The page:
Productivity, Startup Advice

Three reasons why this software startup serves its employees free breakfast at work

Dominic Powell /

A never-ending supply of readily available crispy bacon, sloppy joes, and sausages for breakfast might be out of the question for many SMEs, but one Silicon Valley startup believes a free breakfast for employees can deliver a serious productivity boost.

Writing in Harvard Business Review last month, staff product manager at software development company Pivotal, Jay Hum, outlined the main reason Pivotal offers staff free breakfasts.

Read more: How Warren Buffett’s morning meal is decided by the stock market

“Our startup, Pivotal, calls the South of Market (SOMA) neighbourhood home, alongside companies like Airbnb, Dropbox, Adobe, Slack, Salesforce, and Uber. So, of course, Pivotal serves free, catered meals. It’s just expected,” Hum writes.

“While that’s true, even if no other startup around us served free, catered meals, we still would.”

Pivotal employees work in a pair programming arrangement where two software developers share the same computer but with different peripherals. This level of collaboration requires the two workers to be seamlessly in sync, and that’s where breakfast comes in.

1. Breakfast can sync workers for better productivity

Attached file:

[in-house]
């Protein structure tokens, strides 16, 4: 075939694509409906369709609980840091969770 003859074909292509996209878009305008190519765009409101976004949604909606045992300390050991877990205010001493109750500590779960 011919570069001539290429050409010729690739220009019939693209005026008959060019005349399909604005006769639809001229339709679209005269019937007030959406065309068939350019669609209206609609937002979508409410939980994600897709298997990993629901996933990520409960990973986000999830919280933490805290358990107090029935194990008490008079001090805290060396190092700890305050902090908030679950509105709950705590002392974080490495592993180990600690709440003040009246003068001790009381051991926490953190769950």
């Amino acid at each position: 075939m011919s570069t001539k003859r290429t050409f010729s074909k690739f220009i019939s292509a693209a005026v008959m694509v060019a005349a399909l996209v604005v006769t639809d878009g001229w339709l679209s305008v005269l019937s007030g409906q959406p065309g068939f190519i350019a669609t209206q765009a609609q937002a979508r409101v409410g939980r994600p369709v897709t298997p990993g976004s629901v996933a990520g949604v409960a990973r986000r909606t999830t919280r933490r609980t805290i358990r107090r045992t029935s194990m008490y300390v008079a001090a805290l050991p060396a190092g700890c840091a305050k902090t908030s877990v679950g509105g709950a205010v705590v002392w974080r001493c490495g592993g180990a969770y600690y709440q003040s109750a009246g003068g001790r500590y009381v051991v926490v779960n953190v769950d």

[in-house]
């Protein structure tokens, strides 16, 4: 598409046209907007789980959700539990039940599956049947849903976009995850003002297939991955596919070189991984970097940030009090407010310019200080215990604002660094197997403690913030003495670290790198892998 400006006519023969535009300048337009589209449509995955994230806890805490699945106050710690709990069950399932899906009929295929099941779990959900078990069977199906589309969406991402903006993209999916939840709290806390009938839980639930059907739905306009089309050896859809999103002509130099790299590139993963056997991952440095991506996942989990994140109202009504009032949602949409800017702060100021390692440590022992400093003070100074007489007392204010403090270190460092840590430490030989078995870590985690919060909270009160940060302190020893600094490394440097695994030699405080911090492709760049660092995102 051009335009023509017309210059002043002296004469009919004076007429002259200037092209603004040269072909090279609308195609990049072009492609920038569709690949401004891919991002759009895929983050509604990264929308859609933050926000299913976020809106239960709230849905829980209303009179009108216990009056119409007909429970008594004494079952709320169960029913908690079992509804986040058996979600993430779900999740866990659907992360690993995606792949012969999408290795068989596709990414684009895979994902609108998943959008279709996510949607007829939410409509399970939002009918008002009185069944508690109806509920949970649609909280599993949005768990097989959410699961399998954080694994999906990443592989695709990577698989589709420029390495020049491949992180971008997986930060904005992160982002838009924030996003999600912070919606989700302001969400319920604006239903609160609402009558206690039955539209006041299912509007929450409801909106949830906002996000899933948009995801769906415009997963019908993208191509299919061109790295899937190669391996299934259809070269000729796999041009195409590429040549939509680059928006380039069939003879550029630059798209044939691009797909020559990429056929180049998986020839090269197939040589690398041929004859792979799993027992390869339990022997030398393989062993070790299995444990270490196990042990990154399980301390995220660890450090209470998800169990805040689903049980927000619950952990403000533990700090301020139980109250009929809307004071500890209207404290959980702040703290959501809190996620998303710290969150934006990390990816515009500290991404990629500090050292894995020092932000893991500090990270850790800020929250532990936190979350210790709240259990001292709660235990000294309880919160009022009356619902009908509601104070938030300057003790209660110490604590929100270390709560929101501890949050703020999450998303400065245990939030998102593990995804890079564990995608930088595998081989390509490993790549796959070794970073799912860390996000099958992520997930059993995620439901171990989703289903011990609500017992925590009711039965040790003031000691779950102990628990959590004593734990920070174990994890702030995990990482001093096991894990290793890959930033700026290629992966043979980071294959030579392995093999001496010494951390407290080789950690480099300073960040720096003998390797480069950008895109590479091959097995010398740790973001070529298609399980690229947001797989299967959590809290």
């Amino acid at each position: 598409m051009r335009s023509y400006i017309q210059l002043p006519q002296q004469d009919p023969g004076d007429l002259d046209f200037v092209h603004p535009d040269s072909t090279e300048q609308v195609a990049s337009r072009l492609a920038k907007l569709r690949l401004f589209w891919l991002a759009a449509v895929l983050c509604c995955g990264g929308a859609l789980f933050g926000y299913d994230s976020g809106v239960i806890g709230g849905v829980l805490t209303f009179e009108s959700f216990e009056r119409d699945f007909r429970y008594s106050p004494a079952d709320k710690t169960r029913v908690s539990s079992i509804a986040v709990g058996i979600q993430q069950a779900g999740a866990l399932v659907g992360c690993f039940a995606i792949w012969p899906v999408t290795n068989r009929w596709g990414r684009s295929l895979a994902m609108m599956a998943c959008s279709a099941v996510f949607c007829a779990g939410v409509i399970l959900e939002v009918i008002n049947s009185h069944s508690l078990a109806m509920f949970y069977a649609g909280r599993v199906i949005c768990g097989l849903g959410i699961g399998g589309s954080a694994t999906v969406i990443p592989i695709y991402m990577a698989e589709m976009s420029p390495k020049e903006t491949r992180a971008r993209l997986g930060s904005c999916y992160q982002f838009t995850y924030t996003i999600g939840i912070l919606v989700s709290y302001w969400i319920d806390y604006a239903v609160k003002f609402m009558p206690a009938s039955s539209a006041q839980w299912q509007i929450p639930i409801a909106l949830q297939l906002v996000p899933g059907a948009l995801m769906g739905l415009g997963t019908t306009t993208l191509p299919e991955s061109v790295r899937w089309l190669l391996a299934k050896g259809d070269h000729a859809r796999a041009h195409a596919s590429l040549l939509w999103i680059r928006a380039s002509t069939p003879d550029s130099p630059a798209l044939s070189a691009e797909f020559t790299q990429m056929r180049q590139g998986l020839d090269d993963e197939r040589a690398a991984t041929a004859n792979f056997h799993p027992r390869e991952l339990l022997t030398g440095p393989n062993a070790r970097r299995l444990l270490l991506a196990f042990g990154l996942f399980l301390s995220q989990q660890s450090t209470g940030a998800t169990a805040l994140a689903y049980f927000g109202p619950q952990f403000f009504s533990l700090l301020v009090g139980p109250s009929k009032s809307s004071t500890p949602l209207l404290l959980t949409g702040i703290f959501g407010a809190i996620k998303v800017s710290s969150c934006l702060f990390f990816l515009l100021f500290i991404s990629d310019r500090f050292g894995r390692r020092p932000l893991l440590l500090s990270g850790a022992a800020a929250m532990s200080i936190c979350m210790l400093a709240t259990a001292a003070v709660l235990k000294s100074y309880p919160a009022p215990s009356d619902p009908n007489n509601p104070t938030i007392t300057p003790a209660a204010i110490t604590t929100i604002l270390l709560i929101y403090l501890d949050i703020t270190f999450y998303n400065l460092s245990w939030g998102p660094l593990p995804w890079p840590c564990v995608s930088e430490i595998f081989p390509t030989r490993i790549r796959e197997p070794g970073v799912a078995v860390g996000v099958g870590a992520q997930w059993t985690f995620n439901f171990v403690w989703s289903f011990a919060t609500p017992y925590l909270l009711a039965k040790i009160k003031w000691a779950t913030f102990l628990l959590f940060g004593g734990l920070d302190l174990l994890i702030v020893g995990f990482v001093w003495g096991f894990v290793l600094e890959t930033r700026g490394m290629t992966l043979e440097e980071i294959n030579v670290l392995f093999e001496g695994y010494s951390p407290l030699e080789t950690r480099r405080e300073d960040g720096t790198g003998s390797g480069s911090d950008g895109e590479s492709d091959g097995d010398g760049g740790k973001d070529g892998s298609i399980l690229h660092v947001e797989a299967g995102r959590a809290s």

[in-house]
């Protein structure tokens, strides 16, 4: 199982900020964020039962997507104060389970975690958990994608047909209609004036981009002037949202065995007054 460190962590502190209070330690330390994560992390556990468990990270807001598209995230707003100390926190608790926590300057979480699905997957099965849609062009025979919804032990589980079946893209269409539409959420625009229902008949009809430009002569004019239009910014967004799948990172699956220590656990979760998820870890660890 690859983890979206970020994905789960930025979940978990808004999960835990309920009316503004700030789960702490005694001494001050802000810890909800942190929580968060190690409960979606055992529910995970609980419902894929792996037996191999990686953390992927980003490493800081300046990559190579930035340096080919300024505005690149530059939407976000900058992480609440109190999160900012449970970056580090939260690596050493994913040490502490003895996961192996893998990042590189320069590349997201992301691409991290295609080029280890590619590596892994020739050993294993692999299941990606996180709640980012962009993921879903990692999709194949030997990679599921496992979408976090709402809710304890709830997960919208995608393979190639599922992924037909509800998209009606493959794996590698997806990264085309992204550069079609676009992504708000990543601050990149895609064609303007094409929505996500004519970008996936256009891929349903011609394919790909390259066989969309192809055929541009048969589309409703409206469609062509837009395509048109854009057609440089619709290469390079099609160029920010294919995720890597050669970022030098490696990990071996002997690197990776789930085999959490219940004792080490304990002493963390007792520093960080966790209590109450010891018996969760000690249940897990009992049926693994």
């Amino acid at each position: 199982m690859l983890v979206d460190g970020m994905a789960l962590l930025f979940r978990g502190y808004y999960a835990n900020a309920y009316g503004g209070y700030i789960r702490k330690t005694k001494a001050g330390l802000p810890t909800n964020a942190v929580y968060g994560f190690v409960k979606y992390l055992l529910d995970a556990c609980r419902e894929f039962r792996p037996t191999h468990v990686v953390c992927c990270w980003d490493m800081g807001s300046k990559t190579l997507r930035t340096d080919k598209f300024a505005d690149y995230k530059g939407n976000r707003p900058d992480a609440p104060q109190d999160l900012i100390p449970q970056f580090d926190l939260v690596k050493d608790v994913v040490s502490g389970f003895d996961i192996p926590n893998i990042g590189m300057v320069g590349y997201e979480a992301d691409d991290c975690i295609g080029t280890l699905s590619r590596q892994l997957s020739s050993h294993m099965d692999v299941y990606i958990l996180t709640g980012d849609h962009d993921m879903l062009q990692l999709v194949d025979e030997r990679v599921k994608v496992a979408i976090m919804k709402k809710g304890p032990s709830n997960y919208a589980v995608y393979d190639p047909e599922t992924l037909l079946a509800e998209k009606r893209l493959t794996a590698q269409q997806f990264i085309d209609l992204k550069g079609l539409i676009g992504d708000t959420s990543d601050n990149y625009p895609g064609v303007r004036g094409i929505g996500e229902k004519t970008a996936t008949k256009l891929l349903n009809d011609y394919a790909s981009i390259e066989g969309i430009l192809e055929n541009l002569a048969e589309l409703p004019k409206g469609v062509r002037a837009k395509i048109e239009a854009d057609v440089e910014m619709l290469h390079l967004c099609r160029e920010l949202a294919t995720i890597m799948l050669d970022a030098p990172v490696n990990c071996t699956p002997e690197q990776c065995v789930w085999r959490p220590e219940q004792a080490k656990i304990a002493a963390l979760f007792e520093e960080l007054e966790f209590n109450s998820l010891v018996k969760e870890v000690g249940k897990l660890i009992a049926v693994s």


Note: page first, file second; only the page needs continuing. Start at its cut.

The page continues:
“Free food, during a limited, half-hour window, both saves people some hassle and gets them to show up at the same time to kick off the workday,” explains Hum.

While’s Pivotal’s pair programming system emphasises the importance of developers coming to work on time, getting workers to start the day together is essential in many businesses. If left to their own devices, Hum says Pivotal’s developers would likely “roll into the office around 10 or 11 am” and not start real work until after lunch.

The company also rings a cowbell at 9.06 am to signify the start of the day, followed by a short office-wide meeting before developers get to work.

2. Breakfast gets energy levels aligned

Working closely with a languishing employee who skipped breakfast because they woke up late is no fun for anyone involved. It can affect productivity, and grind work to a halt if the employee needs to leave for an impromptu snack.

For this reason, Hum says the inclusion of a synchronised breakfast time not only gets people into the office on time but makes sure energy is high across the board.

“Pairing only works when you are a pair. Free breakfast aligns not only our employees’ schedules but also their blood sugar levels,” he says.

3. Breakfast encourages collaboration across the business

Employee’s workdays at Pivotal are “intense and highly productive”, which doesn’t leave much room for interacting with workers outside of an employee’s team. Hum says the company’s morning breakfasts give employees time to build a “collaborative atmosphere” while still getting lots of work done.

“We want a collaborative atmosphere that promotes knowledge transfer within and across disciplines. But that only happens when people are communicating and sharing,” he says.

“That’s the third reason for serving free breakfast. You and I can grab a plate of healthy food and sit down at one of the tables in the cafeteria. It gives Pivotal employees and clients a daily window to discuss what they are currently working on, share war stories, and help each other.”

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Dominic Powell

Dominic Powell is the lead reporter at StartupSmart.

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